Restaurateur Dom Fernando has transplanted his Sri Lankan supperclub format to a sleek permanent home on London’s Rupert Street, with head chef – and Colombo native – Charith Priyadarshana taking up residence in the kitchen.
Tasked with the outfit was British woodworker and designer Dan Preston, who counts youthful London eateries KILN, Brat and The Smoking Goat among his most high-profile collaborations. Furniture from Preston’s Haggerston studio, including concrete banquettes softened by leather cushioning, call to mind the pioneering modernism of Sri Lankan architect Geoffrey Bawa – he was, says Fernando, a direct inspiration. ‘The space is inspired by the lines, tones and materials of brutalist architecture,’ he explains, before disputing the notion that concrete is synonymous with coolness. ‘We wanted the backdrop to be approachable, warm and sophisticated’.
Tactile pieces by a bevy of British artisans are on hand to do just that. Handmade clay tableware was sourced from Brixton-based husband-and-wife team Sofia Ceramics, who decorated each piece with Sinhala and Tamil script. While organic stoneware is made by Jo Marland in her Shoreditch studio. Black and white table runners, which supply an (admittedly restrained) pop of pattern to the restaurant’s booths, are hand-woven batiks crafted in Sri Lanka. The amber water glasses, too, once called the country home – they’re actually hand-polished, recycled Lion beer bottles. Yet it’s the muted concrete shell, courtesy of Dan Dixon-Spain of The Plaster Collective, that amplifies the luxe-industrial space. ‘The food provides all the colour we need’, quips Fernando.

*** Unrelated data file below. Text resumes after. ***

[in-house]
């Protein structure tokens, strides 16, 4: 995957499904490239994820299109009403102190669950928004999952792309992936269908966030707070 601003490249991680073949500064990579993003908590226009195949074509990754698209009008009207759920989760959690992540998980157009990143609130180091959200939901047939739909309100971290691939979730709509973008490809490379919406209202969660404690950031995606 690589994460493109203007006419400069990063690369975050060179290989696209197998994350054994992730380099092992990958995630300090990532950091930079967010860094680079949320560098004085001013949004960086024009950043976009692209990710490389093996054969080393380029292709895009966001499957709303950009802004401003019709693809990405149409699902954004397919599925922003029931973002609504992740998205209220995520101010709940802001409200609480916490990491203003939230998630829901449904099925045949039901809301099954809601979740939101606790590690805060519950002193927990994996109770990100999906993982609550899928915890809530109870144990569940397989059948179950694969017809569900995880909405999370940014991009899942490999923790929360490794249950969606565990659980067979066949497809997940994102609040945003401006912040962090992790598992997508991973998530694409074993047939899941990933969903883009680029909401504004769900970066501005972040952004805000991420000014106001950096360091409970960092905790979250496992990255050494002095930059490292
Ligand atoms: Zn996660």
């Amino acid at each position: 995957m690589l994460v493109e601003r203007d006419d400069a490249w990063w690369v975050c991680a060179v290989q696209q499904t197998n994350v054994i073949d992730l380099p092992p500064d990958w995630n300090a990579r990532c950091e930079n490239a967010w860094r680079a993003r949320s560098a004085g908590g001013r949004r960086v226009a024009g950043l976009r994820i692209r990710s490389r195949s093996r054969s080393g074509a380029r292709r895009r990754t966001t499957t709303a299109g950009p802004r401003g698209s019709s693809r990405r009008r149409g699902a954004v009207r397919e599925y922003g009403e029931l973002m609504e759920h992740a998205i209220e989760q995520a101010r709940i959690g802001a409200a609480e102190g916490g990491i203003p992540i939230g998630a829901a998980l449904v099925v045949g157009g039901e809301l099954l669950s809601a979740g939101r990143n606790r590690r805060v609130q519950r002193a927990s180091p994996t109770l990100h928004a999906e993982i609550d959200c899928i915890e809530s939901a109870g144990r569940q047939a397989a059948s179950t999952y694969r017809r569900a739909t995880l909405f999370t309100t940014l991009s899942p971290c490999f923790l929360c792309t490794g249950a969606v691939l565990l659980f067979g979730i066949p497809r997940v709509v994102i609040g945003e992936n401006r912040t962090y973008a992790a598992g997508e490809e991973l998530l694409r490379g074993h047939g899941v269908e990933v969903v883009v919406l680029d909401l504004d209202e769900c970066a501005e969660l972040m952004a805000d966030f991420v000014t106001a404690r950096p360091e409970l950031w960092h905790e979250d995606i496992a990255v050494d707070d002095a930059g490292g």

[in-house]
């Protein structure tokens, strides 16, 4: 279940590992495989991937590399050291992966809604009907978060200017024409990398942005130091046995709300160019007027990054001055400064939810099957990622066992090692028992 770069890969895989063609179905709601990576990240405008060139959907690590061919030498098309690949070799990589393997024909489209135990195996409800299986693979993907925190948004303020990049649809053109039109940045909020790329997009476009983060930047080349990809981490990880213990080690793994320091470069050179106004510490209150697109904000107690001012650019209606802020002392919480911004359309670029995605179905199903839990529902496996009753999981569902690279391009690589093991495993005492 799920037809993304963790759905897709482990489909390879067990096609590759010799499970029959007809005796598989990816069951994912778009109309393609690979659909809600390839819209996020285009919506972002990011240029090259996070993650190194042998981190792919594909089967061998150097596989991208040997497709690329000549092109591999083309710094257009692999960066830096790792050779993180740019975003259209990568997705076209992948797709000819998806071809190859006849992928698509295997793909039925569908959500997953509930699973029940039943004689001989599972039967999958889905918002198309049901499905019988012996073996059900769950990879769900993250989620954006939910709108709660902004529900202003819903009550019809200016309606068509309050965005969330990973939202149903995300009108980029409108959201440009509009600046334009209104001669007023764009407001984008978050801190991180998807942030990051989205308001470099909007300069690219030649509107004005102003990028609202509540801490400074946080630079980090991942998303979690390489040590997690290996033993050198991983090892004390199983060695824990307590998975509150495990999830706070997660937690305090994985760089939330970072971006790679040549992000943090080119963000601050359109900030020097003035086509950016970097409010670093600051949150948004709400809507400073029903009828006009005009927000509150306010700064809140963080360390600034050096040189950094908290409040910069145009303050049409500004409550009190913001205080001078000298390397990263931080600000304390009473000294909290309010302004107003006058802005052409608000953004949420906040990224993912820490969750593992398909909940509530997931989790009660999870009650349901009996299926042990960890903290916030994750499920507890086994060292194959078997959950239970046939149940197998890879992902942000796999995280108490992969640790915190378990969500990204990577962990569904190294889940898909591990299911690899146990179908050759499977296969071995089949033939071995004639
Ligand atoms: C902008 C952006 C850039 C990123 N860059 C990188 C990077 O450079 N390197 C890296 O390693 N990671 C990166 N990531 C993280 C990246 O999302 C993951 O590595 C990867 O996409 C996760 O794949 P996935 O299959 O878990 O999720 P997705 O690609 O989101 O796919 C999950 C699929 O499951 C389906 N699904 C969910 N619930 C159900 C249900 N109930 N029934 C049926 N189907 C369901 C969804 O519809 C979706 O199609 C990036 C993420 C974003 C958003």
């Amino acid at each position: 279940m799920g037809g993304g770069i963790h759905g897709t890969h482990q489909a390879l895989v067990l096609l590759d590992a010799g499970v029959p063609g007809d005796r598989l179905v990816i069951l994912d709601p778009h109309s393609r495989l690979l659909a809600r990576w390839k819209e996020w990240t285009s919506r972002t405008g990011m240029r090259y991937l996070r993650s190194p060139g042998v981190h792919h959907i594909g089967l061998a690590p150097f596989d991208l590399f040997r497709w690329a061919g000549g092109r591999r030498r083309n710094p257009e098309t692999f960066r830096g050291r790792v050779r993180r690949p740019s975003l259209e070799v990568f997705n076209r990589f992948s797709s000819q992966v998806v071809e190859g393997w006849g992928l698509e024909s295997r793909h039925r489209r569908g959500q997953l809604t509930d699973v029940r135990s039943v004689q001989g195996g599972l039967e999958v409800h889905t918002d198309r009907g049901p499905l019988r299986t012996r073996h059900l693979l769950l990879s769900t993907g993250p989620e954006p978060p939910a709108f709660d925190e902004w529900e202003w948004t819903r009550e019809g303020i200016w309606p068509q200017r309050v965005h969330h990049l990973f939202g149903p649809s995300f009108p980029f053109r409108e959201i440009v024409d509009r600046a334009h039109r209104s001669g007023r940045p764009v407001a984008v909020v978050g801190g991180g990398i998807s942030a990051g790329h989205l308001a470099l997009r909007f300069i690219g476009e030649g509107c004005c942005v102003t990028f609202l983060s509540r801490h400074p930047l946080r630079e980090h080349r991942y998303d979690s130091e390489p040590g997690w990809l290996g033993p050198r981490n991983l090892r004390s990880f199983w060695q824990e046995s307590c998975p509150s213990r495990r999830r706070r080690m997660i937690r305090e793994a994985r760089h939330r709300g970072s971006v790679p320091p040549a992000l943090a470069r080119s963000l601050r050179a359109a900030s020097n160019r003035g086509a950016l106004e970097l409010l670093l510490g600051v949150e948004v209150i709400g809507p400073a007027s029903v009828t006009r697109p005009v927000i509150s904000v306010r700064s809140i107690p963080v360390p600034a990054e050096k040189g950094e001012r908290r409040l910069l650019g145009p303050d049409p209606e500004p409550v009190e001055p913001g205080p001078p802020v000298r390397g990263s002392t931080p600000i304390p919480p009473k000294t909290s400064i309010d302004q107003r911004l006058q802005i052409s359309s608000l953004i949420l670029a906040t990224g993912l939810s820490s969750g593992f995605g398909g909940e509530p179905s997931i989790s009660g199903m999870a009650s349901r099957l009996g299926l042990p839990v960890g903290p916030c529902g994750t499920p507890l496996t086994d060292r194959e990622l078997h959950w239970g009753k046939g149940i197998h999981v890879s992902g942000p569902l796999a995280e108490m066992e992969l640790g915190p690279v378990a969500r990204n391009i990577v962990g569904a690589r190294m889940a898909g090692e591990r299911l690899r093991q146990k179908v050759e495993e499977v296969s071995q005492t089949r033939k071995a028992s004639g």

The food is centred on vibrant speciality fruits, vegetables and spices imported from Sri Lanka. Vegans (and vegetarians) are more than well catered for; plant-based dishes quietly claim roughly half of the menu, and options like stir-fried cabbage and coconut mallum or fried aubergine and jaggery moju hold their own beside curries of fiery roast chicken, pork cheek and cod.
There’s also a commitment to seasonality and sustainability, and the British producers that supply the restaurant’s daily intake of sustainably sourced fish, lamb, pork and eggs are reassuringly namechecked online. Crowd-pleasing hoppers, with either egg or curry leaf, plus sambols and ‘short eats’ such as mutton shoulder rolls with fermented chilli, round out the menu alongside a Sri Lankan-inspired cocktail list.
Perching at the L-shaped bar is no hardship (and your only option if you’ve arrived as a pair) but it’s the recess at the far end, clad with earthy botanical tiles in hand-pressed clay by star ceramicist Reiko Kaneko and hung with lush greenery, that provides the most coveted dining spot. Affectionately named ‘the snug’, it feels separate but still a part of the convivial mood that Fernando aims to capture. ‘There’s a spirit about Sri Lanka,’ he tells us. ‘We wanted to blend the lively dynamic from the bistros of Galle and Colombo with the energy of Soho’. Though the area is undoubtedly well-saturated with places to dine, the restaurant’s striking, raw concrete interior, alongside Priyadarshana’s fiery, authentic Sri Lankan fare, is a persuasive prospect. The supperclub circuit’s loss is Soho’s gain. paradisesoho.com